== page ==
DIDG entered into a joint venture with South African logistics group Transnet and won bid to help revive the struggling national rail operator in August 2017, but the Government terminated the deal in October 2019, blaming the investors for failing to provide a viable funding plan. The Government owns 100 percent of NRZ.
DIDG is suing NRZ for terminating the deal. A memorandum to the board, seen by Business Weekly, said a “representative” through the office of Secretary of the Ministry of Transport advised the management NRZ had no mandate to engage DIDG since the deal was terminated by Cabinet.
According to the memo, the board had resolved to re-engage DIDG on August 14, 2021.
“In the circumstances we have put on hold all correspondence and engagement process with DIDG,” said Respina Zinyanduko, NRZ acting general manager in the memo dated August 31, ostensibly communicating the directive from the parent ministry.
In light of the ministry’s directive, Ziyanduko sought board’s “advice on way forward.”
Efforts seeking a further comment from Zinyanduko proved fruitless.
Transport and Infrastructural Development Minister, Felix Mhona yesterday made a U-turn on his earlier position confirming the negotiations saying “that decision (to cancel the deal) was made by the Cabinet and there is no contrary to that.” Mhona recently told Business Weekly efforts were being made to resuscitate the deal.
“It is process that has just began and we will allow the process to flow so that we will not jeopardise it,” Mhona said.
Calls seeking comment from NRZ chairman Martin Dinha were not answered.
This week, the Cabinet approved the memorandum of understanding between Zimbabwe and the Republic of Turkey on joint venture in transport which seeks to strengthen bilateral agreements on NRZ. The benefits of the MOU include recapitalisation of NRZ, modernisation of the rail and aviation infrastructure among others, Information Minister Monica Mutsvangwa told a post Cabinet conference on Tuesday. “This blends very well with the drive for international engagement and the mantra that indeed Zimbabwe is open for business,” said Mutsvangwa.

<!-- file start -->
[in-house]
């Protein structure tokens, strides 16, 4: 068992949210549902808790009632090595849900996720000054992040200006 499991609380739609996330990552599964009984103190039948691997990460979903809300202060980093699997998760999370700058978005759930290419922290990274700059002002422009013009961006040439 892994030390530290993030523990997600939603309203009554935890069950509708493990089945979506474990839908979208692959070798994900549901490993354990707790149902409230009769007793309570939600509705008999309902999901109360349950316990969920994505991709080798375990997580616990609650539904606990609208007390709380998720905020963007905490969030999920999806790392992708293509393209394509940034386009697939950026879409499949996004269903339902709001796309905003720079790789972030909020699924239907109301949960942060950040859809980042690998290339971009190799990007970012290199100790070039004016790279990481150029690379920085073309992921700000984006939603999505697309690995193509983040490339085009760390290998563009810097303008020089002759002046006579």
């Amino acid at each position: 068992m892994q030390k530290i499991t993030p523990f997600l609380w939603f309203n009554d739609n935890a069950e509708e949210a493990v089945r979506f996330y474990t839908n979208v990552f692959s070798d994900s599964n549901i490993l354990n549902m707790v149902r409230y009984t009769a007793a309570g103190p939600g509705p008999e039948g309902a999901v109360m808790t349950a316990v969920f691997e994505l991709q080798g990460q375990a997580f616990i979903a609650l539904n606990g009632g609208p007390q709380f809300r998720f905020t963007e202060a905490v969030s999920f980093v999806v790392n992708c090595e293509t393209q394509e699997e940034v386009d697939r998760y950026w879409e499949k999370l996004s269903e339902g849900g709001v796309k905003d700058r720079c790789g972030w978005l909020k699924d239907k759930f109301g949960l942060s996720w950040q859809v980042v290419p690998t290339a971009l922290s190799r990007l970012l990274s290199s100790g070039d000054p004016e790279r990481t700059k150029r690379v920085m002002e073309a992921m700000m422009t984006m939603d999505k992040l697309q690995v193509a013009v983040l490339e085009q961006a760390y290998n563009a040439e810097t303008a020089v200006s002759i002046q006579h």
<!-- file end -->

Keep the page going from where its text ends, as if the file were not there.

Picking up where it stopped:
How the deal collapsed
The government said the decision to cancel the deal came after the consortium partners missed the deadline to provide a viable funding plan. This was after the initial framework agreement in which negotiations were to be concluded expired in February 2019.
This was extended by six months in which, the investors managed to secure funding with the African Export-Import Bank appointed lead arranger for the transaction.
In a letter to Dinha in August 2019, DIDG executive chairman Donovan Chimhandamba, said funding for the project had been secured.
“Following the extension of the framework agreement by the Government of Zimbabwe by a further six months from 15 February 2019, we are pleased to confirm that as the Diaspora Infrastructure Development Group have raised the required US$400 million funding for the NRZ recapitalisation project, including an additional US$20 million to address start-up and working capital requirements of the Joint Venture Concession Company,” said Chimhandamba said.
“We also confirm that as DIDG we have our shareholder approvals and we are ready to proceed with the implementation of the project. We are also pleased to inform you that as DIDG we have appointed the African Export-Import Bank as our mandated lead arranger for the NRZ US$400 million recapitalisation project.”
The deal was, however, subject to signing the joint venture agreements, which would have paved way for opening company accounts and appointment of a transitional executive including non-executive chairman, interim chief executive officer as well as finance, technical and human resources executives. The release of the funds would have been subject to obtaining approvals including the consents, authorisation, licenses and certificates from the appropriate authorities and institutions.